April 5, 2017 | Security and Risk | Lauren Horaist
Insider activity—both malicious and simple error—accounts for a growing share of data breaches. Statistics are difficult to come by because requirements for reporting security incidents are not consistent across sectors. But some studies show they account for more than half of those breaches analyzed.
According to the Protenus Breach Barometer for February, a monthly analysis of reported breaches in the healthcare industry, 58 percent were related to insiders. This was divided about evenly between intentional wrongdoing and error. Outside hacking accounted for just 13 percent. The problem is not confined to any single industry. New York State Attorney General Eric T. Schneiderman reported in March that his office received a record number of data breach reports in 2016, nearly 1,300. Employee negligence and wrongdoing were blamed for 37 percent.
Because the insider doesn’t have to penetrate perimeter defenses, these breaches can be difficult to discover. According to the Protenus report, breaches reported in February were on average 478 days old at the time of discovery. In two instances, it was more than five years before breaches were discovered.
Dealing with the insider threat is difficult for any organization. But it is imperative, and you can guard against it with the right tools if know what to look for.
The Weakest Link
Organizations invest substantial resources in procuring, updating and securing the IT enterprise, but the human element is a wild card. “The weakest link for any organization is not its systems, but rather the human factor,” the latest Verizon Data Breach Digest concludes. The challenge of defending against the insider is compounded by the mistakes of well-meaning employees. “It is important to note that these incidents are not always the result of a malicious employee and often stem from carelessness and lack of awareness regarding sound IT protocol.”
Employees are on the network as legitimate users with legitimate credentials and user privileges, generally using the network in the ways that are intended. This can make it easy for a malicious insider to cover his or her tracks, and honest mistakes might not trigger alerts for the security staff.
Defending against this threat requires more than traditional perimeter defenses. Organizations need to be continually aware of who their privileged users are and what they can access, and the privileged accounts and credentials must be managed throughout their lifecycle. In one recently reported incident, a former systems administrator at a healthcare facility was charged with hacking the facility’s systems using administrative credentials that had not been revoked more than two years after he had resigned.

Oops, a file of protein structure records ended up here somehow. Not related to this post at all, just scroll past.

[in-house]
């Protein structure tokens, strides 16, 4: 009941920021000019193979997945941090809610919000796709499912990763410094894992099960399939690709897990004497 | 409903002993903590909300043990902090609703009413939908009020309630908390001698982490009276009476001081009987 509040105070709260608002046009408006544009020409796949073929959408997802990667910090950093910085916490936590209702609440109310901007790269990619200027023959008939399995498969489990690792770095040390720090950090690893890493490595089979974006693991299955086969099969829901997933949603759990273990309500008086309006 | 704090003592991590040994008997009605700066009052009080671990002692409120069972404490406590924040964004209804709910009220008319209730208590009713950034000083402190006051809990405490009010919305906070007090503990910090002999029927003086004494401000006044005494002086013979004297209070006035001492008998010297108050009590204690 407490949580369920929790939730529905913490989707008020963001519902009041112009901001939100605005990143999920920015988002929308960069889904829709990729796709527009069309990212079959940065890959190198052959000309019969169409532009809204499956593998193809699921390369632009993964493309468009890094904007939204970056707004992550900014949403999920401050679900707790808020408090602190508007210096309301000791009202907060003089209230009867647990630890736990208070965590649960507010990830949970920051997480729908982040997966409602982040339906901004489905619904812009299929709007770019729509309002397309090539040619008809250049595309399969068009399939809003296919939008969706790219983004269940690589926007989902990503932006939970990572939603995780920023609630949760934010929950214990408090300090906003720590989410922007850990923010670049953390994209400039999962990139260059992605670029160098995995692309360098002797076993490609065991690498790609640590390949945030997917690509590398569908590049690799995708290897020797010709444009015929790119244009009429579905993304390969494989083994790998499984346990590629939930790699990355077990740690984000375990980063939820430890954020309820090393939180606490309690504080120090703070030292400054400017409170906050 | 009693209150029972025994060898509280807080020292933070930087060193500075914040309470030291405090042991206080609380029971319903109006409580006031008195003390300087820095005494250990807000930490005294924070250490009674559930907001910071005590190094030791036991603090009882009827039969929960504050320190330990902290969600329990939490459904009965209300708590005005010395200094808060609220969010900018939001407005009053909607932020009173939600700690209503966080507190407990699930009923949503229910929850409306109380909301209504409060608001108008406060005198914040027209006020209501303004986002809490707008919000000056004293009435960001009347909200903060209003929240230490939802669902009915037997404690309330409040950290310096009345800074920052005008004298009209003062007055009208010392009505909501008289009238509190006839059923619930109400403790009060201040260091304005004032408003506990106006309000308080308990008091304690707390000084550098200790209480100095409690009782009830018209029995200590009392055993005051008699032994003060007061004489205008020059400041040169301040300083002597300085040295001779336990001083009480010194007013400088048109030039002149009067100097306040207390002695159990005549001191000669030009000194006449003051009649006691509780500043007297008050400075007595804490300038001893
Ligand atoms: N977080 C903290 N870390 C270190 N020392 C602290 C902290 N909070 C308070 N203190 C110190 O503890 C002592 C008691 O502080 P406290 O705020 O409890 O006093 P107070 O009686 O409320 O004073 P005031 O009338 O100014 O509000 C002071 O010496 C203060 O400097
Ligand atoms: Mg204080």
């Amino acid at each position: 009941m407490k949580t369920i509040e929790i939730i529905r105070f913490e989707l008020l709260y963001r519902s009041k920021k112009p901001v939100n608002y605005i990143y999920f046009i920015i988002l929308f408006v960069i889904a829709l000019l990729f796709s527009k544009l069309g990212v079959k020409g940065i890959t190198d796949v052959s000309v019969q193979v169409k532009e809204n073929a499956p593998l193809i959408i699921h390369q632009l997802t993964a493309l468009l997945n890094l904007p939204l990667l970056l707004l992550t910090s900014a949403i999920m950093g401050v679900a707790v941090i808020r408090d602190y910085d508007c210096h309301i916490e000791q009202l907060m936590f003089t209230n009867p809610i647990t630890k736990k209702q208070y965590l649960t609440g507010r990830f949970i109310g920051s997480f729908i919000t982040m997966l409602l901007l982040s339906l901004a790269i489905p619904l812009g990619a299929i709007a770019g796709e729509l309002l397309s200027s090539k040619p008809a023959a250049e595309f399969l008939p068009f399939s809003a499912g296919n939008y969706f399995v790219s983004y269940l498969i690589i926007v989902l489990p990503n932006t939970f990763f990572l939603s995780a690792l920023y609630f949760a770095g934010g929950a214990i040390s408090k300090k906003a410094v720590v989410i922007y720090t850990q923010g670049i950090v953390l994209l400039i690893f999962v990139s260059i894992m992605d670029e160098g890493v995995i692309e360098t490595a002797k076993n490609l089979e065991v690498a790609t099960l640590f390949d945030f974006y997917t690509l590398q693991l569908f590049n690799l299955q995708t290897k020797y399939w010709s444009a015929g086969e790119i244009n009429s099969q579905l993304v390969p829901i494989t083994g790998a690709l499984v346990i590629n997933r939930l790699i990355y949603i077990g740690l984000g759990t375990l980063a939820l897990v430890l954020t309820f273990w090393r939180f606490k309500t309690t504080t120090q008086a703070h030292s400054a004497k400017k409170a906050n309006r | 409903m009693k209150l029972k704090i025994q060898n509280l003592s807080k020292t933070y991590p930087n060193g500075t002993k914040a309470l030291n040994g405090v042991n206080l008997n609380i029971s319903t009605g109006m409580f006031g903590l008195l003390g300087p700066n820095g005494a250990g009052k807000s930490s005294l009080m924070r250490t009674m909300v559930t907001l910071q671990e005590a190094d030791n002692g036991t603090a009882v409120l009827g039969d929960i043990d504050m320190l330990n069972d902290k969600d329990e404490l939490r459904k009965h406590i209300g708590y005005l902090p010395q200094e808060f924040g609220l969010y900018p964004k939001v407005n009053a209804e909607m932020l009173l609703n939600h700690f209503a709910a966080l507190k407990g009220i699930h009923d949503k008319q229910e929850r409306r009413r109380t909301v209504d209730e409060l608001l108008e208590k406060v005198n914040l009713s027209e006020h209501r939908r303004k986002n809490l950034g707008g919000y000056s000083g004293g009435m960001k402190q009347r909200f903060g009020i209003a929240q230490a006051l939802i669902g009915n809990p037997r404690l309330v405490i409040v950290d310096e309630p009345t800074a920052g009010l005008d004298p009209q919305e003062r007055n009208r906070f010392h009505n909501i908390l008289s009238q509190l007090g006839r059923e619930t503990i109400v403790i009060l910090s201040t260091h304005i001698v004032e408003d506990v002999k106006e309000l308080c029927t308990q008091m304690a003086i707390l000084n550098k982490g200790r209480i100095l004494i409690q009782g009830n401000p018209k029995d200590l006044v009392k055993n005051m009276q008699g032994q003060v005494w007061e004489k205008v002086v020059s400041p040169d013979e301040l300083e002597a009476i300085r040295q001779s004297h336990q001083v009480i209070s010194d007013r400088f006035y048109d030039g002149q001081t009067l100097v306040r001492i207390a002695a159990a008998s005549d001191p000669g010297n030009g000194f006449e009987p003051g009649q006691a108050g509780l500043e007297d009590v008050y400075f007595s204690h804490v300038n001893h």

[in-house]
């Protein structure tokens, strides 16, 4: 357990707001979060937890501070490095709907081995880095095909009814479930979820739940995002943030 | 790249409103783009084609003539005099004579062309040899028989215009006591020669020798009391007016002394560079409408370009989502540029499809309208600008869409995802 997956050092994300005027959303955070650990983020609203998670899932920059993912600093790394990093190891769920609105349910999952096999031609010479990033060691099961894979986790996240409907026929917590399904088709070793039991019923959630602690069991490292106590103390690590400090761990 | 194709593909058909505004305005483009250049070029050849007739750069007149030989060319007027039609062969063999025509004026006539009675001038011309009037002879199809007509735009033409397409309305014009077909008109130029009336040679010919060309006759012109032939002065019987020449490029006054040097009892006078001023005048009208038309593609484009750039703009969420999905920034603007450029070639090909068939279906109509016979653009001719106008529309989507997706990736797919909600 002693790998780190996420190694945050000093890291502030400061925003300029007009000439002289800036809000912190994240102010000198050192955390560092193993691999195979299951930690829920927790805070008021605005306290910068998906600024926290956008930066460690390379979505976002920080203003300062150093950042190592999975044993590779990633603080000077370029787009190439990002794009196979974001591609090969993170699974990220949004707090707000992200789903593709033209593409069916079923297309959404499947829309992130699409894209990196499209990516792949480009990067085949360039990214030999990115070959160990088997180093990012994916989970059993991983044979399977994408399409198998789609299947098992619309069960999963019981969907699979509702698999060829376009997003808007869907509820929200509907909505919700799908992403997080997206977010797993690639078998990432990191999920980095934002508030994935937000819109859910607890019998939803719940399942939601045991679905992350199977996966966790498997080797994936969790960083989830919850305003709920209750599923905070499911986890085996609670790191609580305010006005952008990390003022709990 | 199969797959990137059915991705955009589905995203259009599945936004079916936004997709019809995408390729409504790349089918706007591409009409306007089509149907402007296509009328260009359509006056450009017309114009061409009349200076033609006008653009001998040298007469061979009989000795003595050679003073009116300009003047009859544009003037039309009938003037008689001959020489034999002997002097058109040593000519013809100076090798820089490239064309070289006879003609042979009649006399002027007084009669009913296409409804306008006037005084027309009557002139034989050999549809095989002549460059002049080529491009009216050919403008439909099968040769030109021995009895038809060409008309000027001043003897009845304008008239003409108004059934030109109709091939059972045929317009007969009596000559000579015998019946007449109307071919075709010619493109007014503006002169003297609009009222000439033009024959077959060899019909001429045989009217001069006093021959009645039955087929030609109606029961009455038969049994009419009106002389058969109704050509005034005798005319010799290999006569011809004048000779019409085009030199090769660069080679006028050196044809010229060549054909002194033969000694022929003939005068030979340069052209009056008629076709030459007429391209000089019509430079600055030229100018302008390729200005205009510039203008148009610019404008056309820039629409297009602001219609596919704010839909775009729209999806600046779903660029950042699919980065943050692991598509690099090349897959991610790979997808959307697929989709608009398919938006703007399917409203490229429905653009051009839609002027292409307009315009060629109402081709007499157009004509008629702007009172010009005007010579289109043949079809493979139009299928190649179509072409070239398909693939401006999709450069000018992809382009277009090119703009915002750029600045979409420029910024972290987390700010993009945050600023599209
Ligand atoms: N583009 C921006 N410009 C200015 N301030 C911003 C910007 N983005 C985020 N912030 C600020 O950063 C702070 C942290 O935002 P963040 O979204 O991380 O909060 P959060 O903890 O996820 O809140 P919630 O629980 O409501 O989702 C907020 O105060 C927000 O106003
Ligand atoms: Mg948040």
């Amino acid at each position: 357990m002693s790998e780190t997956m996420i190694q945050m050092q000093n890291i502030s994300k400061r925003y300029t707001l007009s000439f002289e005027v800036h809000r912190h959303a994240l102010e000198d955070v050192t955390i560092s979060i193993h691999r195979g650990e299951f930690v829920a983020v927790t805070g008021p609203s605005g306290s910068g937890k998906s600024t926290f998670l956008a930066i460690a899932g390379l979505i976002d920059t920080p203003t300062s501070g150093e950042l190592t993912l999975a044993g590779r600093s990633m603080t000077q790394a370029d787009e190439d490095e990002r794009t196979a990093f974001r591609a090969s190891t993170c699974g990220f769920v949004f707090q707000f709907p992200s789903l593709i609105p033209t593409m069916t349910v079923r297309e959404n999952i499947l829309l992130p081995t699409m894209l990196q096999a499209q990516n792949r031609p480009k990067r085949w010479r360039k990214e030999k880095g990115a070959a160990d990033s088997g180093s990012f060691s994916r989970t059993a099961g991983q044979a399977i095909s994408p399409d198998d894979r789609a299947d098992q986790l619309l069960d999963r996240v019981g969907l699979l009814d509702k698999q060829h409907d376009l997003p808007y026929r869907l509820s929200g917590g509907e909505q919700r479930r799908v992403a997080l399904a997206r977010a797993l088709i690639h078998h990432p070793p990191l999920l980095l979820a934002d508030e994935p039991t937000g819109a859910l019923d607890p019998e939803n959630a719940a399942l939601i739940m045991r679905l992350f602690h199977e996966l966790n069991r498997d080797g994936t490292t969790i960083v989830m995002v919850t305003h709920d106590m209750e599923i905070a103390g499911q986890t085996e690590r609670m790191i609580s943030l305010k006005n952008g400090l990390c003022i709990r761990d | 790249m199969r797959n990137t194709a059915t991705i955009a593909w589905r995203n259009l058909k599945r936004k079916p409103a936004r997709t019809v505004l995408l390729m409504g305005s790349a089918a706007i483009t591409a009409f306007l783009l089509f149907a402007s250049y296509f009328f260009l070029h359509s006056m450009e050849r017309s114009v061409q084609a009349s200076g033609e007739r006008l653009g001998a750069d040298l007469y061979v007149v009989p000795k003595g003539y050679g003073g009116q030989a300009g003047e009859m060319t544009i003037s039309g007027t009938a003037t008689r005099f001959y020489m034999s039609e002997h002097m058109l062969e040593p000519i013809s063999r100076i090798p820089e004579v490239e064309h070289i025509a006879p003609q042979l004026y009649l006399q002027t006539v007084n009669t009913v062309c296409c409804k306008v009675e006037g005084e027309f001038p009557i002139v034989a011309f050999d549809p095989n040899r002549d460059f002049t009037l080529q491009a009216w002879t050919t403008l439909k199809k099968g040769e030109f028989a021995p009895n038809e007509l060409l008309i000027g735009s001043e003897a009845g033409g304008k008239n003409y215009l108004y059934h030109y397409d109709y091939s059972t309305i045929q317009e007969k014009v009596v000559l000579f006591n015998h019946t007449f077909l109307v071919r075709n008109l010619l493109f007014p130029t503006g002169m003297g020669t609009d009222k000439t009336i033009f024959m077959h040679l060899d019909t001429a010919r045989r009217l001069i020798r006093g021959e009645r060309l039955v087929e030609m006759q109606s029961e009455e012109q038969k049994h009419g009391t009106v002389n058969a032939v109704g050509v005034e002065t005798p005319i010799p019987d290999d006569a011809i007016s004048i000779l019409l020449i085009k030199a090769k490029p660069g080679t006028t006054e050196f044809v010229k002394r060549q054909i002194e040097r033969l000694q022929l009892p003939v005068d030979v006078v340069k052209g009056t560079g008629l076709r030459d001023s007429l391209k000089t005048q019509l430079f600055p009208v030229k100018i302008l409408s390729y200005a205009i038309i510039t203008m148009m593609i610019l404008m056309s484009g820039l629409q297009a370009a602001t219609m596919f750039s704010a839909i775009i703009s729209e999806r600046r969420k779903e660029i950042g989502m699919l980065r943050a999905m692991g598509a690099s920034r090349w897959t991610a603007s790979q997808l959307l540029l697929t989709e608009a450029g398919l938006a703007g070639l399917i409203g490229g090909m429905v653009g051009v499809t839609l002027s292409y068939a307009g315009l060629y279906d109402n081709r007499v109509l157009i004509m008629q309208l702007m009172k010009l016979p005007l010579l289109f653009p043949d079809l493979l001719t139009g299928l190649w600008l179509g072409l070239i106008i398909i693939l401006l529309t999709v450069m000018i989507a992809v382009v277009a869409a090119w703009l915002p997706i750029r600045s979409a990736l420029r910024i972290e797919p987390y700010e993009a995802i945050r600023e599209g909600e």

Defending against insider threats requires having visibility into your network and knowing what to look for.
From our experience in securing privileged accounts, we have identified behaviors and anomalies that help companies identify malicious or damaging behavior. In a recent blog we shared 10 commands that are frequently associated with risky behavior. As my colleague notes in the blog, “It’s always worth noting that no two situations are the same, so an action that may be harmless in one situation may create a major security issue in another.” But this list provides a starting point in monitoring your network for suspicious activity.
We also recently announced the latest release of the CyberArk Privileged Account Security Solution with advanced insider threat detection. A new data feed from CyberArk Privileged Session Manager to CyberArk Privileged Threat Analytics lets security teams receive customizable, prioritized alerts about possible high-risk privileged activity. You can watch suspicious sessions in progress and terminate malicious sessions, all from one platform.
Learn more about how CyberArk can help you manage privileged accounts and protect yourself against the growing insider threat.